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Connecticut Municipalities Join Teachers' Unions To Fight For Better School Air Quality

Alan Levine

Connecticut cities and towns have joined the state’s teachers' unions to push state lawmakers to fund improved ventilation systems in schools. They said too many schools in the state have bad air quality.

Kate Dias of the Connecticut Education Association, a lobby group for 43,000 teachers across the state, said 97% of teachers recently surveyed are concerned about the air quality in their aging school buildings.

“Students don’t learn when they are just trying to stay a little bit cool. And conversely in the winter time, with the pandemic, we were forced to leave windows open in 30-degree weather to try and encourage ventilation," Dias said.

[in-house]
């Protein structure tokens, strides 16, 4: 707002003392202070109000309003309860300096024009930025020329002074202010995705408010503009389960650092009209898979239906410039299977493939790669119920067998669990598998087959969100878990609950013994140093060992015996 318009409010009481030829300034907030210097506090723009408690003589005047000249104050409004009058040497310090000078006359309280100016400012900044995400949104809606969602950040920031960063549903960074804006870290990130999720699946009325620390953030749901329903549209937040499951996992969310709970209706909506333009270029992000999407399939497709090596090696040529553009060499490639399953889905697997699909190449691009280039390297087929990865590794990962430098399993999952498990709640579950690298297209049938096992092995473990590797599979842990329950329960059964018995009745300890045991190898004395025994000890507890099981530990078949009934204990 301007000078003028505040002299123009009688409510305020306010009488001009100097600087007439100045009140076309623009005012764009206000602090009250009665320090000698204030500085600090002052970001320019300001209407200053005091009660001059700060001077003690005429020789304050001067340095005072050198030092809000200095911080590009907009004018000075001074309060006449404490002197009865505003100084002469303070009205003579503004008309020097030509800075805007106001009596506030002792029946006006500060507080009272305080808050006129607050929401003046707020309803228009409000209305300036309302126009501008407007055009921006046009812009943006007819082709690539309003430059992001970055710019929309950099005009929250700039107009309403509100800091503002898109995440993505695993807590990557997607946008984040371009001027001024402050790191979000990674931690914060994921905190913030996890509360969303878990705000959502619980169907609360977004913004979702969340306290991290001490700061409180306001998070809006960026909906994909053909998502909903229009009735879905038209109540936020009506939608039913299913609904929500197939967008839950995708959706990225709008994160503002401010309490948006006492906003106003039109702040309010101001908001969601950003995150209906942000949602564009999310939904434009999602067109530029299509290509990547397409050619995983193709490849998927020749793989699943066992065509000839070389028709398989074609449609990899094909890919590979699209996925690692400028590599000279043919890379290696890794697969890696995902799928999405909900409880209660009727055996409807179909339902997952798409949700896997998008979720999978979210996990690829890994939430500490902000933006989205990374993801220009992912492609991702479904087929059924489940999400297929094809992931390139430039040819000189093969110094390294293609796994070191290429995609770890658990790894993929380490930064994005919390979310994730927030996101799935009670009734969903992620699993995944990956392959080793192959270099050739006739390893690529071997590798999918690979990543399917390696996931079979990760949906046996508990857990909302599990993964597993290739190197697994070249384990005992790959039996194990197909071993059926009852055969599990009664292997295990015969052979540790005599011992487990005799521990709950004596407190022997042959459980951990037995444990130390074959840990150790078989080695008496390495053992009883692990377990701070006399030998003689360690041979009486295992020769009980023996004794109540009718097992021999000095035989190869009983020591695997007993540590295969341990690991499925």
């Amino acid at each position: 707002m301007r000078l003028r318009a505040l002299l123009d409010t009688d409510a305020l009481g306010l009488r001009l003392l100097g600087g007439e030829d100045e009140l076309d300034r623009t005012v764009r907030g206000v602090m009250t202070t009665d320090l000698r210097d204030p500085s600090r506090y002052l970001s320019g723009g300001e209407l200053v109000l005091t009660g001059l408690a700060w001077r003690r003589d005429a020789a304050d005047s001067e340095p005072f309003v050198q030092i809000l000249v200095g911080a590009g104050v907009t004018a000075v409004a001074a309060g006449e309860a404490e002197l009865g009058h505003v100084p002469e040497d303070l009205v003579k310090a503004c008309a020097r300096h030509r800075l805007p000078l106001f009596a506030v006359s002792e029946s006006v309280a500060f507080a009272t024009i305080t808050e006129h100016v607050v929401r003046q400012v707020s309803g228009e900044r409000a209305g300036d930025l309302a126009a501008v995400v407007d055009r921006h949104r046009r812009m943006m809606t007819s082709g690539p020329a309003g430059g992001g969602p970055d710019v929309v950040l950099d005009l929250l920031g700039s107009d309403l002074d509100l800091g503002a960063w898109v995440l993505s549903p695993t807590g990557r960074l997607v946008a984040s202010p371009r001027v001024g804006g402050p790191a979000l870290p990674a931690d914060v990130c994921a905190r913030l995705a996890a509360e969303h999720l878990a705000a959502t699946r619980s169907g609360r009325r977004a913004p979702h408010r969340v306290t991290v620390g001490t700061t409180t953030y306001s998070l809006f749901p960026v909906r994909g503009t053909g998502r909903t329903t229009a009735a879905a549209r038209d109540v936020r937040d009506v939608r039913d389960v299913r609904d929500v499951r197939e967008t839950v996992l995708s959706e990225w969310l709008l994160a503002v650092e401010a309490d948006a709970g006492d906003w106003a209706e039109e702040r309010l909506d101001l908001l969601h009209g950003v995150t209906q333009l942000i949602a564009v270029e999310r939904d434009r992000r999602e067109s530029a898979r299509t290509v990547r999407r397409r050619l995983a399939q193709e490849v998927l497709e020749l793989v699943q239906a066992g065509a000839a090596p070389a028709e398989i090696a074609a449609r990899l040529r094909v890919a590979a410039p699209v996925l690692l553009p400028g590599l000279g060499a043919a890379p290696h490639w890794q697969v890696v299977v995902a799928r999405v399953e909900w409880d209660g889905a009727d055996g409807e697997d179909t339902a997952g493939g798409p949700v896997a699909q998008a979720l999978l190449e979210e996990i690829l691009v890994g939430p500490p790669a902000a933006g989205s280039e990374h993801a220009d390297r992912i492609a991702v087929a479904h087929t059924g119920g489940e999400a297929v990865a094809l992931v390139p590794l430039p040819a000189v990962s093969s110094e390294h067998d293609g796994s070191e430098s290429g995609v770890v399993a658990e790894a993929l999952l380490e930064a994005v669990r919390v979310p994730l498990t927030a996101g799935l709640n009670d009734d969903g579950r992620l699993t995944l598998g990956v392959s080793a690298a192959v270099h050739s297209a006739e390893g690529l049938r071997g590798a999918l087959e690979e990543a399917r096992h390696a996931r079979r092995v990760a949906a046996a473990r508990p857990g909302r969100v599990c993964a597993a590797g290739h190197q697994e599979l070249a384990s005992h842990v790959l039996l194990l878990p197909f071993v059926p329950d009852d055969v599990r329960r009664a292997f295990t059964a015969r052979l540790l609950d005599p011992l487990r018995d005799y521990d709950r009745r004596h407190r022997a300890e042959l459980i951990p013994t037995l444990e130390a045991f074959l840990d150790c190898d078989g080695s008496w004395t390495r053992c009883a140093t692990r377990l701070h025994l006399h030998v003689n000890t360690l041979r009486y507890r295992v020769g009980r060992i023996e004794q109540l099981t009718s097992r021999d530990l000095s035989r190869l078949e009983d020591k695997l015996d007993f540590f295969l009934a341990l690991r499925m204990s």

John DeLong of the Connecticut Conference of Municipalities said cities and towns don’t have the money to improve school HVAC systems, despite the federal COVID-19 relief money they’ve received.

“The expense of replacing an outdated or dysfunctional air quality system is more than the entire allotment that towns have received in ARP funding,” DeLong said.

DeLong said that’s why the state has to help.

State lawmakers are expected to meet in a special session this fall to decide how to spend some of Connecticut's American Rescue Plan money that's yet to be allocated.

As WSHU Public Radio’s award-winning senior political reporter, Ebong Udoma draws on his extensive tenure to delve deep into state politics during a major election year.